Canon G1 X Mark II vs Olympus E-M10 II
The Canon PowerShot G1 X Mark II and the Olympus OM-D E-M10 Mark II are two digital cameras that were revealed to the public, respectively, in February 2014 and August 2015. The G1X Mark II is a fixed lens compact, while the E-M10 II is a mirrorless interchangeable lens camera. The cameras are based on an 1.5-inch (G1X Mark II) and a Four Thirds (E-M10 II) sensor. The Canon has a resolution of 13 megapixels, whereas the Olympus provides 15.9 MP.
Below is an overview of the main specs of the two cameras as a starting point for the comparison.
Going beyond this snapshot of core features and characteristics, what are the differences between the Canon PowerShot G1 X Mark II and the Olympus OM-D E-M10 Mark II? Which one should you buy? Read on to find out how these two cameras compare with respect to their body size, their imaging sensors, their shooting features, their input-output connections, and their reception by expert reviewers.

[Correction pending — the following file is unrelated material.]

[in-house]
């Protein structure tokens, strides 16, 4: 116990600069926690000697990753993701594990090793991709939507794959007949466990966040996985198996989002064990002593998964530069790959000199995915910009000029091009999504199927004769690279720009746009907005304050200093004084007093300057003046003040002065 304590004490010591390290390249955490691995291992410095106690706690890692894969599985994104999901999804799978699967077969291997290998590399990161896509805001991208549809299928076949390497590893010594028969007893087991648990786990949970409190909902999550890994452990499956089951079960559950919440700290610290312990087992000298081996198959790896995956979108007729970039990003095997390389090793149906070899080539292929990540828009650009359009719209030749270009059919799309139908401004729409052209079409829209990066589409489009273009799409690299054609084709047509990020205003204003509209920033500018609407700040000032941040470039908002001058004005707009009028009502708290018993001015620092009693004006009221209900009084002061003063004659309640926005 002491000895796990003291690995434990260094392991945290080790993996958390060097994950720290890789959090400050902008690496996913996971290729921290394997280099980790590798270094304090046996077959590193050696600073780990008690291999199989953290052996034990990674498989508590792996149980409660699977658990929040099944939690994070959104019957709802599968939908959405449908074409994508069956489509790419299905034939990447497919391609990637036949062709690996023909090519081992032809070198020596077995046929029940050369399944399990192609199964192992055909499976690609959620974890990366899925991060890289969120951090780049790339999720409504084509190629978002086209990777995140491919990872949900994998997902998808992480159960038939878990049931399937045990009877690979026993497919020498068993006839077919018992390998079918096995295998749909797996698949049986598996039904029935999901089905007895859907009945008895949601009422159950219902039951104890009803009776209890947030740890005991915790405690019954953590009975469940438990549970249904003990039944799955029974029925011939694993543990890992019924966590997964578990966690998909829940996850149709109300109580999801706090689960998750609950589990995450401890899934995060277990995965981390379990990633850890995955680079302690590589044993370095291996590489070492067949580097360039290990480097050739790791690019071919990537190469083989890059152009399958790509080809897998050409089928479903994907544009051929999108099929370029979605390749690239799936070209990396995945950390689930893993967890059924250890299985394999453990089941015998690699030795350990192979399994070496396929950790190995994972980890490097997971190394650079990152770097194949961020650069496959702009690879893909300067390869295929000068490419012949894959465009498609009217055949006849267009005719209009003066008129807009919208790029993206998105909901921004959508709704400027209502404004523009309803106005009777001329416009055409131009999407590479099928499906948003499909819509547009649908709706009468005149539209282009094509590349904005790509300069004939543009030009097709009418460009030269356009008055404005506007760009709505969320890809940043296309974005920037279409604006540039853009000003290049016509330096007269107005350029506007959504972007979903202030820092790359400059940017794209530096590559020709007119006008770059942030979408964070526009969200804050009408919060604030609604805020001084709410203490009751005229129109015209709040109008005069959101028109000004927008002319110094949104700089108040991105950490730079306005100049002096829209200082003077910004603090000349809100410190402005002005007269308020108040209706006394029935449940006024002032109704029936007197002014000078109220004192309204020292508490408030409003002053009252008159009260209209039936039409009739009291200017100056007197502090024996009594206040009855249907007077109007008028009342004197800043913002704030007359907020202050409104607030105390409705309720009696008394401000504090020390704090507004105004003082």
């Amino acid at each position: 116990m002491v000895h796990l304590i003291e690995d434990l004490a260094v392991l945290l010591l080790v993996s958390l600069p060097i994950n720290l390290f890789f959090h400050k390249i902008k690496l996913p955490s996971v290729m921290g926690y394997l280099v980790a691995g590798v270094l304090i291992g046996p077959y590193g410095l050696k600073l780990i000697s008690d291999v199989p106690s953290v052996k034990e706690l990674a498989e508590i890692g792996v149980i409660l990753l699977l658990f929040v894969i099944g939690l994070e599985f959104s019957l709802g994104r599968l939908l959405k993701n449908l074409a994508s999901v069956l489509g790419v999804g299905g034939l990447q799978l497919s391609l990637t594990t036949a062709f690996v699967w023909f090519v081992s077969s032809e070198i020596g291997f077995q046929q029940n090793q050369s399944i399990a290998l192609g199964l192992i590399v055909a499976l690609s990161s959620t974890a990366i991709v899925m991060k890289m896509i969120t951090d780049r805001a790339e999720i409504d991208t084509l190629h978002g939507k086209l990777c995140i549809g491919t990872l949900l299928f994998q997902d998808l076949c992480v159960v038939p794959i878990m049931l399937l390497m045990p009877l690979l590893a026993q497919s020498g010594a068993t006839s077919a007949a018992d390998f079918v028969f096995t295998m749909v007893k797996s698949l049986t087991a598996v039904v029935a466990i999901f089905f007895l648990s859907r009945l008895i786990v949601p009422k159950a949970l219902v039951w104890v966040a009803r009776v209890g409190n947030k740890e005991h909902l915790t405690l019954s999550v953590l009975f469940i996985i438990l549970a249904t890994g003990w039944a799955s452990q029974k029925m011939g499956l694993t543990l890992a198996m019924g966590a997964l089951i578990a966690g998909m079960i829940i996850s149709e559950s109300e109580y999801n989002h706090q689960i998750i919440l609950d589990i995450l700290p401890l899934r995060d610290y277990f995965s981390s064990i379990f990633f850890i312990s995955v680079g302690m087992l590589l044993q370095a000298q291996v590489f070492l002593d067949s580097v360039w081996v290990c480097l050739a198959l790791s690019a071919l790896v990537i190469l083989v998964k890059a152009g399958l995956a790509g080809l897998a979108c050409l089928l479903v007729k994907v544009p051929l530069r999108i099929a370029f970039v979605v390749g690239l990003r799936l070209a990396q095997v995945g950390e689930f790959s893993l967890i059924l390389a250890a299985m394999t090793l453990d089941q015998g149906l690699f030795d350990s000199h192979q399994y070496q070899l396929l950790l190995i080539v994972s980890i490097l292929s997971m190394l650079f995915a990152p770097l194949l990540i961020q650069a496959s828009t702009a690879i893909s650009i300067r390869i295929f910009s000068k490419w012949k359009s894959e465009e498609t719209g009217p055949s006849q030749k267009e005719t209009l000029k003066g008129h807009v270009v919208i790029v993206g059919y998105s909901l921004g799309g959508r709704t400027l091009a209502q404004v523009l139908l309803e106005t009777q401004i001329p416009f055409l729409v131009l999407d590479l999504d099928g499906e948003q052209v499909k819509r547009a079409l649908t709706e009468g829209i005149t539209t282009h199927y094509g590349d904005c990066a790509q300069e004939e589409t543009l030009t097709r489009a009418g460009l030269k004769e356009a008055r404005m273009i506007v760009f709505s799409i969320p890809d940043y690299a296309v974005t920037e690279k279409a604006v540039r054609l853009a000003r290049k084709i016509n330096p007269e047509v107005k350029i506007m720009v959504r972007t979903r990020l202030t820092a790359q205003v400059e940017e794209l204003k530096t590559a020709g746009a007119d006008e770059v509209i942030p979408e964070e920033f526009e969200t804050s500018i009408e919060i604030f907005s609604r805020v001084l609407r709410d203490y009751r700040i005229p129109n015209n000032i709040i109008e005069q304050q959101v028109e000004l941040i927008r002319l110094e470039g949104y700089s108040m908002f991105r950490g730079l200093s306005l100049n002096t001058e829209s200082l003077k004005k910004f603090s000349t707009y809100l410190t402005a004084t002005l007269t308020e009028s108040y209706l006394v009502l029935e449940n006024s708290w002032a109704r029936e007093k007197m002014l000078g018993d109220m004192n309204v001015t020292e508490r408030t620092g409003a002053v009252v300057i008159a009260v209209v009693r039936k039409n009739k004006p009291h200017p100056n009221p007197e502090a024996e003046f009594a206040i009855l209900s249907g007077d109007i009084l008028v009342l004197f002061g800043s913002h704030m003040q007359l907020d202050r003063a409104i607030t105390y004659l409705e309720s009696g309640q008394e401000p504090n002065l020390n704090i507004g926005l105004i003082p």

The side-by-side display below illustrates the physical size and weight of the Canon G1 X Mark II and the Olympus E-M10 II. The two cameras are presented according to their relative size. Three consecutive perspectives from the front, the top, and the back are available. All width, height and depth measures are rounded to the nearest millimeter.
The E-M10 II can be obtained in three different colors (black, silver, brown), while the G1X Mark II is only available in black.